Wout uses Micro Focus’s Unified Functional Testing software for the automated tests. This tool is intended for the SAP applications, legacy applications and 3rd party web applications. The tool is straightforward. Just press the button to start the script. The scripts can also be executed automatically at set times. The run & maintain component of the service takes care of the implementation and maintenance of the automated scripts. The screens are automated in so-called ‘content sprints’. In consultation with the business, the sprints are set up and transferred to run & maintain after delivery. An accelerator is also used that calculates the re-usability per transaction. The run & maintain work is entirely done by a landed resource and two English-speaking IT employees of Sogeti India.
Beagle’s testing building blocks
Together with Rohit Chandra of Sogeti, Wout has already given several presentations about his remarkable approach, which at Neste is embedded in the ‘Beagle project’. Beagle is an ERP platform that was set up in 2016 for a more integrated information exchange in the financial field and for production. The ‘preparatory work’ took two years. By 2018, enough data had been collected to start the automated tests.
The test scenarios in Beagle consist of simple building blocks that can run standalone or as part of a set of a total of 99 End to End scenarios. Each scenario consists of about fifty scripts, each script consists of six steps and one step takes an average of 104 seconds to execute. It is a fine box of blocks, used by Wout and Rohit as a child would build a castle from Lego. And there is also money to be made with it. The payback time of the test automation service is less than one year.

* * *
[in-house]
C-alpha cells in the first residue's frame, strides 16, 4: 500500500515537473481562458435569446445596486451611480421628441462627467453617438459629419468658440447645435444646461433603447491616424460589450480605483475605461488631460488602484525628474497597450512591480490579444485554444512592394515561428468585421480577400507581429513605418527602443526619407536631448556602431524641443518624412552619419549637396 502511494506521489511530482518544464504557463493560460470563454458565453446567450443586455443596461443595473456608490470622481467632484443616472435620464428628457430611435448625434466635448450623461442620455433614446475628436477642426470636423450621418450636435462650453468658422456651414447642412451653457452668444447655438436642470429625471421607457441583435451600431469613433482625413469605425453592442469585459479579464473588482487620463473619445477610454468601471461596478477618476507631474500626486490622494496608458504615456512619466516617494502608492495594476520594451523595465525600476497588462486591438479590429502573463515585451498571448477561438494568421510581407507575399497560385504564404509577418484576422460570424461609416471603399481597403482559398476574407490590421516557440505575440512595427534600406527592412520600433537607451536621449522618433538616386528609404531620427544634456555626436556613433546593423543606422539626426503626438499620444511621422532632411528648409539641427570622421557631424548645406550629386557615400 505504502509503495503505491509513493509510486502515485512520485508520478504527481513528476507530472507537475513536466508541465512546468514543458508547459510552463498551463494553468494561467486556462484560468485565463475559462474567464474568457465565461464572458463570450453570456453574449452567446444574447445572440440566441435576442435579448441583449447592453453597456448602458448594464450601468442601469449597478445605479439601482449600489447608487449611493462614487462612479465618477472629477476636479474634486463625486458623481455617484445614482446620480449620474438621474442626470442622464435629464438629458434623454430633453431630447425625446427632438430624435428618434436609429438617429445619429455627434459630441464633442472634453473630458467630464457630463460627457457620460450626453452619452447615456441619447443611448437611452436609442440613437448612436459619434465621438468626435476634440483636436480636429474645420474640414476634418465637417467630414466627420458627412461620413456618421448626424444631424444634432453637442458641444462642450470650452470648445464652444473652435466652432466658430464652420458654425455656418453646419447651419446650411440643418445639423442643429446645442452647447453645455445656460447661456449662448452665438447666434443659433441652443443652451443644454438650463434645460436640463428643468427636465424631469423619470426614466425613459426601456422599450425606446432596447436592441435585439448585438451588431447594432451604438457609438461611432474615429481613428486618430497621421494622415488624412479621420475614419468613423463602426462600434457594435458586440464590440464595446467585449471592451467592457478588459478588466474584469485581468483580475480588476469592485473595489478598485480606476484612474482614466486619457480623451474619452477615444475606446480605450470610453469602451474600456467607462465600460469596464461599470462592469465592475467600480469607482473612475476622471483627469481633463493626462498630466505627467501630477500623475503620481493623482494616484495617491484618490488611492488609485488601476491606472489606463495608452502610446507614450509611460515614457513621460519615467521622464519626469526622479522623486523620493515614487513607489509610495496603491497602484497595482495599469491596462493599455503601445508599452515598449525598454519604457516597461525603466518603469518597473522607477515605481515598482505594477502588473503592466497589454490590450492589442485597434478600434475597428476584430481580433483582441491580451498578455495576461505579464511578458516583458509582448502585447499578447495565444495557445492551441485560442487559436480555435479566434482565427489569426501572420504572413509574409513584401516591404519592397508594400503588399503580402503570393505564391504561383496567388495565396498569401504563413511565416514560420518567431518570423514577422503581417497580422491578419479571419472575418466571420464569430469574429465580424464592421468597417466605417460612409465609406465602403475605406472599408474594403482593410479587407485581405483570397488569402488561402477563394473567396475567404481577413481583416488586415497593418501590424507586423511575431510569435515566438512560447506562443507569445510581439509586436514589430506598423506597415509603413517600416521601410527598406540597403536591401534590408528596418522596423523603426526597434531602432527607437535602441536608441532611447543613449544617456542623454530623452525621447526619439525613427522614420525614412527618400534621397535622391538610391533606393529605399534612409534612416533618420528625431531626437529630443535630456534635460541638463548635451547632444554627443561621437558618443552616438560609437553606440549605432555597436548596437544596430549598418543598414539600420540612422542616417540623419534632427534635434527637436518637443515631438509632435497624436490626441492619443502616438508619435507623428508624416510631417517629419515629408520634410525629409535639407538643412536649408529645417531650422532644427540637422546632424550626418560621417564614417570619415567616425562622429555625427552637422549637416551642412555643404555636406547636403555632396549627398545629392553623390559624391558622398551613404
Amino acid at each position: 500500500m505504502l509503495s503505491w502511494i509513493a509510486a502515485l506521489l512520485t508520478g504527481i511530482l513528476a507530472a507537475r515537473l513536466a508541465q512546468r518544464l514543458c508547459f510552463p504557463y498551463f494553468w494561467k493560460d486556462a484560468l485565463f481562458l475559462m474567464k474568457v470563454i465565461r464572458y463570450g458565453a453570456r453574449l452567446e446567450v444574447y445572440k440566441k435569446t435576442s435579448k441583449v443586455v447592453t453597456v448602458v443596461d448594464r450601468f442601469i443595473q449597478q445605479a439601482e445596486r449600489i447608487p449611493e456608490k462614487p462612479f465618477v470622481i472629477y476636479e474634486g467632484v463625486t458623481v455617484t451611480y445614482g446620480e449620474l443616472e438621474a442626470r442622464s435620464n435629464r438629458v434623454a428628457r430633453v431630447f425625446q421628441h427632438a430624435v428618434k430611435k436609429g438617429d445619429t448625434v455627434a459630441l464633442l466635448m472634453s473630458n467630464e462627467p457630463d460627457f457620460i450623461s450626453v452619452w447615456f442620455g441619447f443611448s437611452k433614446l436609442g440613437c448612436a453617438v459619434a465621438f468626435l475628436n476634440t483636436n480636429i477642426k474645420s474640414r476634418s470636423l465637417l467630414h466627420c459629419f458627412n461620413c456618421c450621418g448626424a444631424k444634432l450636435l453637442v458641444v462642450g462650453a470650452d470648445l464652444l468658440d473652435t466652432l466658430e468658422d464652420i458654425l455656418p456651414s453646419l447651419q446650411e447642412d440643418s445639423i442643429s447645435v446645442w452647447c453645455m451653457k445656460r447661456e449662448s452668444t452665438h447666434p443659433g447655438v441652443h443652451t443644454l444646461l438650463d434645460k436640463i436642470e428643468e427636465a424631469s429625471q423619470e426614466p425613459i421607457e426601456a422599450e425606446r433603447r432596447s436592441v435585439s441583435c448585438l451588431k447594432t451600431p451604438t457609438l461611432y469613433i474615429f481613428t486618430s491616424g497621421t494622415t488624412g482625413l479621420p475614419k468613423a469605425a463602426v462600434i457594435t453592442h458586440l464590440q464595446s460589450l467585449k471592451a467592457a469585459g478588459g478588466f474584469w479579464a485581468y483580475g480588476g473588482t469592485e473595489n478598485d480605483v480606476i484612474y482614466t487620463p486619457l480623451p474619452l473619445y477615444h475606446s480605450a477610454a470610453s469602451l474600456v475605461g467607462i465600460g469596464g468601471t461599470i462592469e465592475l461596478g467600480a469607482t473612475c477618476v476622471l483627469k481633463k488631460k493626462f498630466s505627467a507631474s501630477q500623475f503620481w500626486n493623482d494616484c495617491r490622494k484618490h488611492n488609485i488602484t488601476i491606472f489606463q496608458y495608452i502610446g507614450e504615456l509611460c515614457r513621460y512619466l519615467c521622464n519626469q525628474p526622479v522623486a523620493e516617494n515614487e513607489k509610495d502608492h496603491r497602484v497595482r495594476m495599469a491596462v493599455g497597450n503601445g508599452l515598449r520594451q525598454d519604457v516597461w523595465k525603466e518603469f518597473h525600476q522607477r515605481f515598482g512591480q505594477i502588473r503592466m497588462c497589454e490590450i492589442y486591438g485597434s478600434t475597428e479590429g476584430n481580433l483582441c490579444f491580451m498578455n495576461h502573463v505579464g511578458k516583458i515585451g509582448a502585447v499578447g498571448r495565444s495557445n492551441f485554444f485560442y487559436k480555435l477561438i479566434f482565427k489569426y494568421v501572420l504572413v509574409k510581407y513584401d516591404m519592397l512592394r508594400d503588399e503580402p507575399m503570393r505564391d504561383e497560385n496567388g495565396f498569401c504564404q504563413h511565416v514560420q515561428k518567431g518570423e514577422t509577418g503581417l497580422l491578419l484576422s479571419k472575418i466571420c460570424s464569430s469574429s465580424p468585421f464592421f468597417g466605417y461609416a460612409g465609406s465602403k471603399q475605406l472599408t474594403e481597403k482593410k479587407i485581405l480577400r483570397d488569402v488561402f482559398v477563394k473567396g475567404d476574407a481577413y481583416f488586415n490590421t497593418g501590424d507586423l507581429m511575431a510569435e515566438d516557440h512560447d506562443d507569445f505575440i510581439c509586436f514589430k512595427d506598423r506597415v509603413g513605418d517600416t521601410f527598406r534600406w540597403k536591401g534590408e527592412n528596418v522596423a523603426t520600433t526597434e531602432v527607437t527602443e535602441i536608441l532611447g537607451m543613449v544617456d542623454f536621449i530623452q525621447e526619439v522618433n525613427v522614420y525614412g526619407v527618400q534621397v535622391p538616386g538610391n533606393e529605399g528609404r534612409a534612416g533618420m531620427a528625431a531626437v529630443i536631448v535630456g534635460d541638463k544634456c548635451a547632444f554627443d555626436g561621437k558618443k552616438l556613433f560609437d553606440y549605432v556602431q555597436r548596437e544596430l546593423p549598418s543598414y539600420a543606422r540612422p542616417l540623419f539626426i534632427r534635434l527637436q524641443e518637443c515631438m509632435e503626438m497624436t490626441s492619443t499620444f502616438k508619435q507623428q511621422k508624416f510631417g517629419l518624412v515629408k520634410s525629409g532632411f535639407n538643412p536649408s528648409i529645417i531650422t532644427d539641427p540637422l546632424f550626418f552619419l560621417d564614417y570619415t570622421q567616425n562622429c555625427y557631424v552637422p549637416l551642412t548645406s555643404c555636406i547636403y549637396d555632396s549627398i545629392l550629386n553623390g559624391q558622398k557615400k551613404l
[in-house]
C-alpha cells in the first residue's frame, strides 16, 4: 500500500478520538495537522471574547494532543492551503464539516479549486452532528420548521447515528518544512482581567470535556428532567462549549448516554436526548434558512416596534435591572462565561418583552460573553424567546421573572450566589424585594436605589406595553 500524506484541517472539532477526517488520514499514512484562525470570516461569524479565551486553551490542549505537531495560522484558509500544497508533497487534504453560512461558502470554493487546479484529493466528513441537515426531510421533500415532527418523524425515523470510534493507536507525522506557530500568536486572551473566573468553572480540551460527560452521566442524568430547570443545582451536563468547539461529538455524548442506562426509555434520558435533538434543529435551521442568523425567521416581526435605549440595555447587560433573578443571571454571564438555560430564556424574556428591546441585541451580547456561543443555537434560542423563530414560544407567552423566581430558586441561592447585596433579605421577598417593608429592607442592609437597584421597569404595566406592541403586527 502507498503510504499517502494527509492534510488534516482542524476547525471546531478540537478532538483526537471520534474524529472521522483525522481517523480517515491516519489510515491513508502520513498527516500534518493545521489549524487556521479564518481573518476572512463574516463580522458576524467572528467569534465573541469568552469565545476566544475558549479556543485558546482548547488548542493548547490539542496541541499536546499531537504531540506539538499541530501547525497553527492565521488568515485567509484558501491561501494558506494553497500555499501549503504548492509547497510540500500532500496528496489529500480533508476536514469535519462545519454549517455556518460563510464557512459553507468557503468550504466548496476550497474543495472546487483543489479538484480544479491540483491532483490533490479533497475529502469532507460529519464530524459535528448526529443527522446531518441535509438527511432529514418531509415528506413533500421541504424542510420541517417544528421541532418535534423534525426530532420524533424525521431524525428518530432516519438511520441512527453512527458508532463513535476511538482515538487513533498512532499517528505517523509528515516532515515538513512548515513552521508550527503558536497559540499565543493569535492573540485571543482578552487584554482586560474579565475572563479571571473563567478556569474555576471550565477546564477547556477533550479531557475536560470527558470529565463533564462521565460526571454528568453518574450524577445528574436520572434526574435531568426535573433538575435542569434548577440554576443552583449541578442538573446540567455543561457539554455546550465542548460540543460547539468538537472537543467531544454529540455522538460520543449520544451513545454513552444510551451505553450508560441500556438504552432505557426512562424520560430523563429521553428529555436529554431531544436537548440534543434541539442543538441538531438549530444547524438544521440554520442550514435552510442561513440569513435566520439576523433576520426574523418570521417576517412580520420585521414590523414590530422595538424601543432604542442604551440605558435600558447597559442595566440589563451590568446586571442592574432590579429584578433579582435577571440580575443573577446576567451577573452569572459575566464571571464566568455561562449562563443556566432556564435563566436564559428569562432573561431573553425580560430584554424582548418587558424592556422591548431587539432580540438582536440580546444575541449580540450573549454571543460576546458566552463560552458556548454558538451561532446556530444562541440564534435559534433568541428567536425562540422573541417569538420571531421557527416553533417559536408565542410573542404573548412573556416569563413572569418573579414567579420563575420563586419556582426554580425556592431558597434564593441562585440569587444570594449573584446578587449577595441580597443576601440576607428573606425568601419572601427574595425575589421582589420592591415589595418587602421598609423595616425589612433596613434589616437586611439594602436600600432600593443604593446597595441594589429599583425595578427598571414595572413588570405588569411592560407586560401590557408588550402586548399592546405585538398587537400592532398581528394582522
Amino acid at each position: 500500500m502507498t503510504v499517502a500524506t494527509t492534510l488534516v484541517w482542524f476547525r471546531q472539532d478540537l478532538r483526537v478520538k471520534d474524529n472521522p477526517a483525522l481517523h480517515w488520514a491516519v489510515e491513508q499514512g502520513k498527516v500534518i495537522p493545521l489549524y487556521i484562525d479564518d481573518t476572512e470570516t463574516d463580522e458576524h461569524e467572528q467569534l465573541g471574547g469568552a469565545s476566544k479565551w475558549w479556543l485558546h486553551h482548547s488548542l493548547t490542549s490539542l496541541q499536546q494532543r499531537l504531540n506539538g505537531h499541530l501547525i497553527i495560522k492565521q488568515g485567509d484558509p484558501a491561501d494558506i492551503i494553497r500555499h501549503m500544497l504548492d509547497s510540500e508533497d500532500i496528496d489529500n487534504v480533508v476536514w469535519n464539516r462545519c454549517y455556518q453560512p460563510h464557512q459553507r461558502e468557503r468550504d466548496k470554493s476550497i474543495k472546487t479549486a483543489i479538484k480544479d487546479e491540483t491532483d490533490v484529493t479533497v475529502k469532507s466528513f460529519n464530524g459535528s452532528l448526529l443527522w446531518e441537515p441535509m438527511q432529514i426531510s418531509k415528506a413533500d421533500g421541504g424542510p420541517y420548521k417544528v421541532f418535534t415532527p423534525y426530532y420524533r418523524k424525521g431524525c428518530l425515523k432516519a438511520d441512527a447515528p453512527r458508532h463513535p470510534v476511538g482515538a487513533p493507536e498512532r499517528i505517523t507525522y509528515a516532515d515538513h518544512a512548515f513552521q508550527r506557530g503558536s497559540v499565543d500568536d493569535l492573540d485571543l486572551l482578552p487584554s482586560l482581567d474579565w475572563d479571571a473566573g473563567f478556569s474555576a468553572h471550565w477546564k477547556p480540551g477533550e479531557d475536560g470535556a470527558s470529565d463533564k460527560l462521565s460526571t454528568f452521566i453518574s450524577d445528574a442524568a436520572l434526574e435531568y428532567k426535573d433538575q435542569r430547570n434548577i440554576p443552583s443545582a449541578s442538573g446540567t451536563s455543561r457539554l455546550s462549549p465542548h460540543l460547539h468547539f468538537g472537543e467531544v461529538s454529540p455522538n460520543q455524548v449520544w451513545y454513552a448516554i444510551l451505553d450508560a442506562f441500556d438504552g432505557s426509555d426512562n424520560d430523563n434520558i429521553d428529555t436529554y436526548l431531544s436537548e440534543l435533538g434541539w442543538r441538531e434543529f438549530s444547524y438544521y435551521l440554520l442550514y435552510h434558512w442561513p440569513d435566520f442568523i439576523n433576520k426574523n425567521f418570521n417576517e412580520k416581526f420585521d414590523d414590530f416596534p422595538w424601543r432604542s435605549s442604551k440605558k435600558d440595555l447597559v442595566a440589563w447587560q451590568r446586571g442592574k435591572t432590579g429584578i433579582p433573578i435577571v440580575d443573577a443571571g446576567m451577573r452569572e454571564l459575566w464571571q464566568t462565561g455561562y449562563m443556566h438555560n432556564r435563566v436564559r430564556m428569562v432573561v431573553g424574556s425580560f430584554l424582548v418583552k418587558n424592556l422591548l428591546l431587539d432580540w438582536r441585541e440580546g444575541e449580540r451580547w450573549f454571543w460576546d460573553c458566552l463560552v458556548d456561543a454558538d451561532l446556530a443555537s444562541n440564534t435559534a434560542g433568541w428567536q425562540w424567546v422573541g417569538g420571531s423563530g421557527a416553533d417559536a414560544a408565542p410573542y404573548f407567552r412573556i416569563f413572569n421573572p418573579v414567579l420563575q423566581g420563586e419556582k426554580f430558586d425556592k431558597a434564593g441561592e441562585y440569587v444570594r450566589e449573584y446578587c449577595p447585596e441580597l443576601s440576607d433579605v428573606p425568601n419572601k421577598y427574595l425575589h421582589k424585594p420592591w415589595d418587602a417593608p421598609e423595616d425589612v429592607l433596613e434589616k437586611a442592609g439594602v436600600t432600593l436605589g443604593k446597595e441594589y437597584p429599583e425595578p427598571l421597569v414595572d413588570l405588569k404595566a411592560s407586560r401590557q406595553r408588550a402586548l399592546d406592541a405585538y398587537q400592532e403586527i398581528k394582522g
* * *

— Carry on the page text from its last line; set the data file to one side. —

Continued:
Wout: “The automated tests run at night. Normally, the errors are solved when the production starts in the morning. This makes our production process very stable. And it goes beyond production. We can also test roles, for example, or have the system run continuously on the ten most critical business processes. The basis is there. Now we are going to fine-tune it. By 2020, we aim to have automated 65 percent of all our E2E processes. By 2021, that percentage should have risen to 85%.”
“But there’s something else,” says Wout. He looks into the distance and then continues his story. “Some applications cannot be tested automatically or you want to test them manually. So we made a hybrid scenario. If there is a reason to test part of an E2E scenario manually, we also pay a fixed price per transaction or per screen. It’s still early. In the autumn, we will carry out a pilot with Sogeti. First a piece of knowledge transfer, and then see how it goes as we go along. Soon we will want to automatically test what is possible, and what has to be done manually. The fixed price per transaction or screen makes it possible to shorten the turnaround time at the same cost”.
Everyone is enthusiastic about Wout’s sensational savings story. This raises the question as to why not all (chemical) companies will start automated testing. A valid question, according to Wout, who for the first time in the conversation does not know how to formulate a clear answer: “Yes, perhaps because our data happens to lend itself extremely well to this approach, although I think that data is often easy to collect. In any case, I think that IT testers should know this. For sure they, too, are struggling with costs that they can’t quantify.”